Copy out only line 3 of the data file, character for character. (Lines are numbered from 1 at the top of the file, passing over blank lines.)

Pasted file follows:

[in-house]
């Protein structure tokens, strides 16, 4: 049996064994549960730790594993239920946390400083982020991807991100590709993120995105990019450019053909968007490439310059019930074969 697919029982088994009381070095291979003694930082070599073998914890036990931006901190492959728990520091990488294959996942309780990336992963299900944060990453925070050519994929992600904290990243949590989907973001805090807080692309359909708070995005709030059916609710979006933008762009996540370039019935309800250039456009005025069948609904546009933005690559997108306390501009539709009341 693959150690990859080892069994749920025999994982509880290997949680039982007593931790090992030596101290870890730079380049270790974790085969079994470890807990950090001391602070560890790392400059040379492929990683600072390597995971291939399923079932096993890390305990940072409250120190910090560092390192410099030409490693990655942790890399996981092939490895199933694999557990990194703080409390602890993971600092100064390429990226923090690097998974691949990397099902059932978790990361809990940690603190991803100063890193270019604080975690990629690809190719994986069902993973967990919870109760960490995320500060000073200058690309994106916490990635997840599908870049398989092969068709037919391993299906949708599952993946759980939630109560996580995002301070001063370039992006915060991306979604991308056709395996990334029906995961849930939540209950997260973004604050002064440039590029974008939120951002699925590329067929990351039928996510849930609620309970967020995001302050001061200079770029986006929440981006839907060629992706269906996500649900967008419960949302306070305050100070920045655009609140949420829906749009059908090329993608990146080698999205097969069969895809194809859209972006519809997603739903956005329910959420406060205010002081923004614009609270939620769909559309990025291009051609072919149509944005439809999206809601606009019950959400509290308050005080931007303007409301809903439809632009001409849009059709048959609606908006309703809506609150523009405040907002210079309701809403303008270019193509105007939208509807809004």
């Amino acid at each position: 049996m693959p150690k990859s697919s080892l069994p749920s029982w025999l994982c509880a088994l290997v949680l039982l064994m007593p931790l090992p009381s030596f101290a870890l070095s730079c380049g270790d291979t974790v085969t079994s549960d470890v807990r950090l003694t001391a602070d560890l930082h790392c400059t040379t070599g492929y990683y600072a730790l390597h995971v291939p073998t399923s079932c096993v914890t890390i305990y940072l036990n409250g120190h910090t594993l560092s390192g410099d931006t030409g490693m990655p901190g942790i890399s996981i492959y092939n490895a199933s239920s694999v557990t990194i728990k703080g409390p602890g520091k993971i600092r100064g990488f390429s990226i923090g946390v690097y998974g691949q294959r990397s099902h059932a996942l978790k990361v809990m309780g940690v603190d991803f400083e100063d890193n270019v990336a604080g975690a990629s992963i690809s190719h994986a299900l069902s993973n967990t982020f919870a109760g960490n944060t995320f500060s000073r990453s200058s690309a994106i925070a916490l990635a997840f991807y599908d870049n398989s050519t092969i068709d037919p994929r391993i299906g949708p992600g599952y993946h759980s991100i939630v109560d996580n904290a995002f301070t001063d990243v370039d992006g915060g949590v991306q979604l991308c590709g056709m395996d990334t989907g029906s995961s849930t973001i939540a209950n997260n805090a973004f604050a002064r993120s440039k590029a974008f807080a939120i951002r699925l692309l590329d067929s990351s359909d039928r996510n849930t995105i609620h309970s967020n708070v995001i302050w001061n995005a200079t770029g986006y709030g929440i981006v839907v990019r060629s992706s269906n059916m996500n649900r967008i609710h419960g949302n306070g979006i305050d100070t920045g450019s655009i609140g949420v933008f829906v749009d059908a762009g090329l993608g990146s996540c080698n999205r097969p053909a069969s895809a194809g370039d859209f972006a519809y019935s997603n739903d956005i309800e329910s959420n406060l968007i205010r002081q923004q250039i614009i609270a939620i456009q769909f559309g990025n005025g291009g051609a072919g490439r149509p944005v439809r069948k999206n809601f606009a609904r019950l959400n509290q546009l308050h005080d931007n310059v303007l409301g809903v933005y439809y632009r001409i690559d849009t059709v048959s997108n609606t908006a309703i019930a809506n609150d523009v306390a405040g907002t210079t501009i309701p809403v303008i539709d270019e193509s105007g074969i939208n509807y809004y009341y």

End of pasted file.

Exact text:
């Amino acid at each position: 049996m693959p150690k990859s697919s080892l069994p749920s029982w025999l994982c509880a088994l290997v949680l039982l064994m007593p931790l090992p009381s030596f101290a870890l070095s730079c380049g270790d291979t974790v085969t079994s549960d470890v807990r950090l003694t001391a602070d560890l930082h790392c400059t040379t070599g492929y990683y600072a730790l390597h995971v291939p073998t399923s079932c096993v914890t890390i305990y940072l036990n409250g120190h910090t594993l560092s390192g410099d931006t030409g490693m990655p901190g942790i890399s996981i492959y092939n490895a199933s239920s694999v557990t990194i728990k703080g409390p602890g520091k993971i600092r100064g990488f390429s990226i923090g946390v690097y998974g691949q294959r990397s099902h059932a996942l978790k990361v809990m309780g940690v603190d991803f400083e100063d890193n270019v990336a604080g975690a990629s992963i690809s190719h994986a299900l069902s993973n967990t982020f919870a109760g960490n944060t995320f500060s000073r990453s200058s690309a994106i925070a916490l990635a997840f991807y599908d870049n398989s050519t092969i068709d037919p994929r391993i299906g949708p992600g599952y993946h759980s991100i939630v109560d996580n904290a995002f301070t001063d990243v370039d992006g915060g949590v991306q979604l991308c590709g056709m395996d990334t989907g029906s995961s849930t973001i939540a209950n997260n805090a973004f604050a002064r993120s440039k590029a974008f807080a939120i951002r699925l692309l590329d067929s990351s359909d039928r996510n849930t995105i609620h309970s967020n708070v995001i302050w001061n995005a200079t770029g986006y709030g929440i981006v839907v990019r060629s992706s269906n059916m996500n649900r967008i609710h419960g949302n306070g979006i305050d100070t920045g450019s655009i609140g949420v933008f829906v749009d059908a762009g090329l993608g990146s996540c080698n999205r097969p053909a069969s895809a194809g370039d859209f972006a519809y019935s997603n739903d956005i309800e329910s959420n406060l968007i205010r002081q923004q250039i614009i609270a939620i456009q769909f559309g990025n005025g291009g051609a072919g490439r149509p944005v439809r069948k999206n809601f606009a609904r019950l959400n509290q546009l308050h005080d931007n310059v303007l409301g809903v933005y439809y632009r001409i690559d849009t059709v048959s997108n609606t908006a309703i019930a809506n609150d523009v306390a405040g907002t210079t501009i309701p809403v303008i539709d270019e193509s105007g074969i939208n509807y809004y009341y």